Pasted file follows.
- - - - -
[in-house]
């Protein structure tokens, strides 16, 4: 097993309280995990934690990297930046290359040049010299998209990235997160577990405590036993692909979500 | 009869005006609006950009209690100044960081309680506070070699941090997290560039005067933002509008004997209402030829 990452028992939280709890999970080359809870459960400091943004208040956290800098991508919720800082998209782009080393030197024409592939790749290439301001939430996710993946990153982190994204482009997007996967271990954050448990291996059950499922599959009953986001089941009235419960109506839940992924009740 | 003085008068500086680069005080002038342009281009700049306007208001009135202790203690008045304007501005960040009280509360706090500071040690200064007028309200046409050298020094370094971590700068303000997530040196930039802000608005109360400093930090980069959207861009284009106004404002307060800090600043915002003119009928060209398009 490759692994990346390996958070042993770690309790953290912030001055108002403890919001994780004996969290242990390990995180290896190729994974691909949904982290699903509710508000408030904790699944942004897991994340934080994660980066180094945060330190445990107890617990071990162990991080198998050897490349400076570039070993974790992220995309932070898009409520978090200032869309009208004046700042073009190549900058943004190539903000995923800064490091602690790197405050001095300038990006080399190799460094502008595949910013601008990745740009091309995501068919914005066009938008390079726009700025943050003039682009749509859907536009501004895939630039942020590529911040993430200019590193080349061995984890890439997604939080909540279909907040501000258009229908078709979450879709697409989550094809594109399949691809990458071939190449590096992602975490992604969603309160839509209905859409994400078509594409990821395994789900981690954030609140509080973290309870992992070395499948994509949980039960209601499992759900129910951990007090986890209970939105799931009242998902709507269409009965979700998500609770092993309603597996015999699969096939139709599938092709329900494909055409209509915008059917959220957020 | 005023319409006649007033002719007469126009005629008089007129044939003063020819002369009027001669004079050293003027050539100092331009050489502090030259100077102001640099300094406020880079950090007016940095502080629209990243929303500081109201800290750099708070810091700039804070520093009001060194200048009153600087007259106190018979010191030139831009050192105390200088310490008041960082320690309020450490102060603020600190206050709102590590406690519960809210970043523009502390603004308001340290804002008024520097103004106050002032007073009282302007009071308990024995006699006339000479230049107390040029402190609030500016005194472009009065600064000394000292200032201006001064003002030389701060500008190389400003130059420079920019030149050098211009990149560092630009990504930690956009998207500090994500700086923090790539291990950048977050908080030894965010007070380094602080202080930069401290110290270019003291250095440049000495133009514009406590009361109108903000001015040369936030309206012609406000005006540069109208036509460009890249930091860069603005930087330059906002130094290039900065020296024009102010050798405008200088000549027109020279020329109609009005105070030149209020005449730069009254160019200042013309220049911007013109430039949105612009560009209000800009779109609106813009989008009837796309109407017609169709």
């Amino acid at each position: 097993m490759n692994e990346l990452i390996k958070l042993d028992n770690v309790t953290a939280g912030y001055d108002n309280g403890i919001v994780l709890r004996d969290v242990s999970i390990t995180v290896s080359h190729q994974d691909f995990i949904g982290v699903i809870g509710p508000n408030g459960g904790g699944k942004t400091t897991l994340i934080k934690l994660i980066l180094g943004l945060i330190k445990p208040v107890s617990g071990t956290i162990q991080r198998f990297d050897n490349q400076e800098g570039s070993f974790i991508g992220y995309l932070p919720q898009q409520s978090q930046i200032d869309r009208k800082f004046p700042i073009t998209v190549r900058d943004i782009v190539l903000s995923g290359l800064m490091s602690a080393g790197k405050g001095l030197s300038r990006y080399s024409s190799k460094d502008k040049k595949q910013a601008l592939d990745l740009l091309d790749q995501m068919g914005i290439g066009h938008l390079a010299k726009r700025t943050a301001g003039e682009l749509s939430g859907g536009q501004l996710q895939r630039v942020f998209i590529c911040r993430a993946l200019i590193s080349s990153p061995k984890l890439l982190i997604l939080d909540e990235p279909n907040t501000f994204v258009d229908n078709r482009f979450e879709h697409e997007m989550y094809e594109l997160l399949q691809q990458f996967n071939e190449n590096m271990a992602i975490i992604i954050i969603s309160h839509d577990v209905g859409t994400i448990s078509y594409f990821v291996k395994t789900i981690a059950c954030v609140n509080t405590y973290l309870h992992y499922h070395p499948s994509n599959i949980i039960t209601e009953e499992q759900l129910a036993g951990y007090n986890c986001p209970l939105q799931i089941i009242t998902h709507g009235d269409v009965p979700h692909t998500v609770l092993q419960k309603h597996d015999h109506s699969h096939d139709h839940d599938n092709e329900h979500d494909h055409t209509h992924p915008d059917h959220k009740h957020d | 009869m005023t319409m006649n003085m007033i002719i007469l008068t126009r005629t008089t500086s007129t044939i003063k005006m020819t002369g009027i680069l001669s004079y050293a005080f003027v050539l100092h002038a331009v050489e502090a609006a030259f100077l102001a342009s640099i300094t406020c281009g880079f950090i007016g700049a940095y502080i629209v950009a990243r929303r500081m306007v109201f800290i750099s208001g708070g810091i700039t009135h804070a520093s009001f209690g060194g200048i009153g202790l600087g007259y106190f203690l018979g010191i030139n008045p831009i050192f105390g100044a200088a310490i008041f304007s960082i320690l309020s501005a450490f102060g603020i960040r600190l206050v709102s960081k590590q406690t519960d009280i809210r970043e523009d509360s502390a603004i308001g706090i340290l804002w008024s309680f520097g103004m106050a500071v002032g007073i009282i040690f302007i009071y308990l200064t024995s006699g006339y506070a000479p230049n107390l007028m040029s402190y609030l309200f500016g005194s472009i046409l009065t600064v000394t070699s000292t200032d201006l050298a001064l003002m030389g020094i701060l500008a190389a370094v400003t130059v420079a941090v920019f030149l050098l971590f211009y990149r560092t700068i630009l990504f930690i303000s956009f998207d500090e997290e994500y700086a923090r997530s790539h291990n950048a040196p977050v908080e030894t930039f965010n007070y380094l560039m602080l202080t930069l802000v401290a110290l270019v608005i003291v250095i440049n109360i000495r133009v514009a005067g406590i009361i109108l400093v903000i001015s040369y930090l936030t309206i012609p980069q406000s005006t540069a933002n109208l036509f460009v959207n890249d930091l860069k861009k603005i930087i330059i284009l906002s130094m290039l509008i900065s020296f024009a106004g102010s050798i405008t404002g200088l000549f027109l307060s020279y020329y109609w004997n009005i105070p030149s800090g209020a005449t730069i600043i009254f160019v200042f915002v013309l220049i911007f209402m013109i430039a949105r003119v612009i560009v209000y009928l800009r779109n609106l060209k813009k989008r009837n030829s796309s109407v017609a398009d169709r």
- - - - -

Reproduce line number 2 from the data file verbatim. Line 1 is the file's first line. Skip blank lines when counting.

């Protein structure tokens, strides 16, 4: 097993309280995990934690990297930046290359040049010299998209990235997160577990405590036993692909979500 | 009869005006609006950009209690100044960081309680506070070699941090997290560039005067933002509008004997209402030829 990452028992939280709890999970080359809870459960400091943004208040956290800098991508919720800082998209782009080393030197024409592939790749290439301001939430996710993946990153982190994204482009997007996967271990954050448990291996059950499922599959009953986001089941009235419960109506839940992924009740 | 003085008068500086680069005080002038342009281009700049306007208001009135202790203690008045304007501005960040009280509360706090500071040690200064007028309200046409050298020094370094971590700068303000997530040196930039802000608005109360400093930090980069959207861009284009106004404002307060800090600043915002003119009928060209398009 490759692994990346390996958070042993770690309790953290912030001055108002403890919001994780004996969290242990390990995180290896190729994974691909949904982290699903509710508000408030904790699944942004897991994340934080994660980066180094945060330190445990107890617990071990162990991080198998050897490349400076570039070993974790992220995309932070898009409520978090200032869309009208004046700042073009190549900058943004190539903000995923800064490091602690790197405050001095300038990006080399190799460094502008595949910013601008990745740009091309995501068919914005066009938008390079726009700025943050003039682009749509859907536009501004895939630039942020590529911040993430200019590193080349061995984890890439997604939080909540279909907040501000258009229908078709979450879709697409989550094809594109399949691809990458071939190449590096992602975490992604969603309160839509209905859409994400078509594409990821395994789900981690954030609140509080973290309870992992070395499948994509949980039960209601499992759900129910951990007090986890209970939105799931009242998902709507269409009965979700998500609770092993309603597996015999699969096939139709599938092709329900494909055409209509915008059917959220957020 | 005023319409006649007033002719007469126009005629008089007129044939003063020819002369009027001669004079050293003027050539100092331009050489502090030259100077102001640099300094406020880079950090007016940095502080629209990243929303500081109201800290750099708070810091700039804070520093009001060194200048009153600087007259106190018979010191030139831009050192105390200088310490008041960082320690309020450490102060603020600190206050709102590590406690519960809210970043523009502390603004308001340290804002008024520097103004106050002032007073009282302007009071308990024995006699006339000479230049107390040029402190609030500016005194472009009065600064000394000292200032201006001064003002030389701060500008190389400003130059420079920019030149050098211009990149560092630009990504930690956009998207500090994500700086923090790539291990950048977050908080030894965010007070380094602080202080930069401290110290270019003291250095440049000495133009514009406590009361109108903000001015040369936030309206012609406000005006540069109208036509460009890249930091860069603005930087330059906002130094290039900065020296024009102010050798405008200088000549027109020279020329109609009005105070030149209020005449730069009254160019200042013309220049911007013109430039949105612009560009209000800009779109609106813009989008009837796309109407017609169709």